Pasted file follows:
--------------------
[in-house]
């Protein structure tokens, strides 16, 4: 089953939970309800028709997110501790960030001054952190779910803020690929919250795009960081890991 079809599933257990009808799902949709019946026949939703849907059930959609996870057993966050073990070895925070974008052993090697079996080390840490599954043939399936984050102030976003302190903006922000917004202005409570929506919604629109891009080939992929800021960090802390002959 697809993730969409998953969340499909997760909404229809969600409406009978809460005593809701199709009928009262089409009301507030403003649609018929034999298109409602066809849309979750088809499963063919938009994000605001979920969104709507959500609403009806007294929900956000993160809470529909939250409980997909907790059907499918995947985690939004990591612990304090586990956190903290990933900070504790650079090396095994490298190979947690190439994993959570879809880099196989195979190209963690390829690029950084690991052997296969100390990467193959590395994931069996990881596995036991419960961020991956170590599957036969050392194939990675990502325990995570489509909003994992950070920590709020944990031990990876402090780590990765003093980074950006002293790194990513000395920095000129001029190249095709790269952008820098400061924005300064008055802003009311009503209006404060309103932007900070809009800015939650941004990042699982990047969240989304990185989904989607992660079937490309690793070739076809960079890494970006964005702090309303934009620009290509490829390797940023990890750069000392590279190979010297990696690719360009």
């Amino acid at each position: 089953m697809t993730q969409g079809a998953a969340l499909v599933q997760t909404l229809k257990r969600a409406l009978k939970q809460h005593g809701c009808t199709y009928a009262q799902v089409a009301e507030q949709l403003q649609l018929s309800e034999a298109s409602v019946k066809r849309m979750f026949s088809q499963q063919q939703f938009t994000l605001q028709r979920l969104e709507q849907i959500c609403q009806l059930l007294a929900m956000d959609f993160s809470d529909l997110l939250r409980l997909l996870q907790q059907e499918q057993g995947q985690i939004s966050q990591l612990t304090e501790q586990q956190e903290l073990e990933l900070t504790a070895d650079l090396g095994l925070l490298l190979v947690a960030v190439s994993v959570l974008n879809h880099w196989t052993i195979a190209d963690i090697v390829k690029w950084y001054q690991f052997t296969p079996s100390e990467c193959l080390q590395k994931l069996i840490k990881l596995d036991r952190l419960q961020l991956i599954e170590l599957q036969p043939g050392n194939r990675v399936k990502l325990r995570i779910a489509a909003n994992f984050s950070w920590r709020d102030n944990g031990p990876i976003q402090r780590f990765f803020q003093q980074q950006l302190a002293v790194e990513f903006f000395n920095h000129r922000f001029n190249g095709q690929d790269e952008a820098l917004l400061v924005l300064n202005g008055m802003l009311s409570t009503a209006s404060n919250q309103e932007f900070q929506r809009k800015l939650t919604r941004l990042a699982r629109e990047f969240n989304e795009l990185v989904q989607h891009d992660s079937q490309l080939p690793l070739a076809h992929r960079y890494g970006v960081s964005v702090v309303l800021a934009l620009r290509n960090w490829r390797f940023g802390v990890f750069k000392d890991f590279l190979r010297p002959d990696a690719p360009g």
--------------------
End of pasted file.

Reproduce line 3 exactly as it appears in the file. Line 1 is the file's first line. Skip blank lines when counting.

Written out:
């Amino acid at each position: 089953m697809t993730q969409g079809a998953a969340l499909v599933q997760t909404l229809k257990r969600a409406l009978k939970q809460h005593g809701c009808t199709y009928a009262q799902v089409a009301e507030q949709l403003q649609l018929s309800e034999a298109s409602v019946k066809r849309m979750f026949s088809q499963q063919q939703f938009t994000l605001q028709r979920l969104e709507q849907i959500c609403q009806l059930l007294a929900m956000d959609f993160s809470d529909l997110l939250r409980l997909l996870q907790q059907e499918q057993g995947q985690i939004s966050q990591l612990t304090e501790q586990q956190e903290l073990e990933l900070t504790a070895d650079l090396g095994l925070l490298l190979v947690a960030v190439s994993v959570l974008n879809h880099w196989t052993i195979a190209d963690i090697v390829k690029w950084y001054q690991f052997t296969p079996s100390e990467c193959l080390q590395k994931l069996i840490k990881l596995d036991r952190l419960q961020l991956i599954e170590l599957q036969p043939g050392n194939r990675v399936k990502l325990r995570i779910a489509a909003n994992f984050s950070w920590r709020d102030n944990g031990p990876i976003q402090r780590f990765f803020q003093q980074q950006l302190a002293v790194e990513f903006f000395n920095h000129r922000f001029n190249g095709q690929d790269e952008a820098l917004l400061v924005l300064n202005g008055m802003l009311s409570t009503a209006s404060n919250q309103e932007f900070q929506r809009k800015l939650t919604r941004l990042a699982r629109e990047f969240n989304e795009l990185v989904q989607h891009d992660s079937q490309l080939p690793l070739a076809h992929r960079y890494g970006v960081s964005v702090v309303l800021a934009l620009r290509n960090w490829r390797f940023g802390v990890f750069k000392d890991f590279l190979r010297p002959d990696a690719p360009g």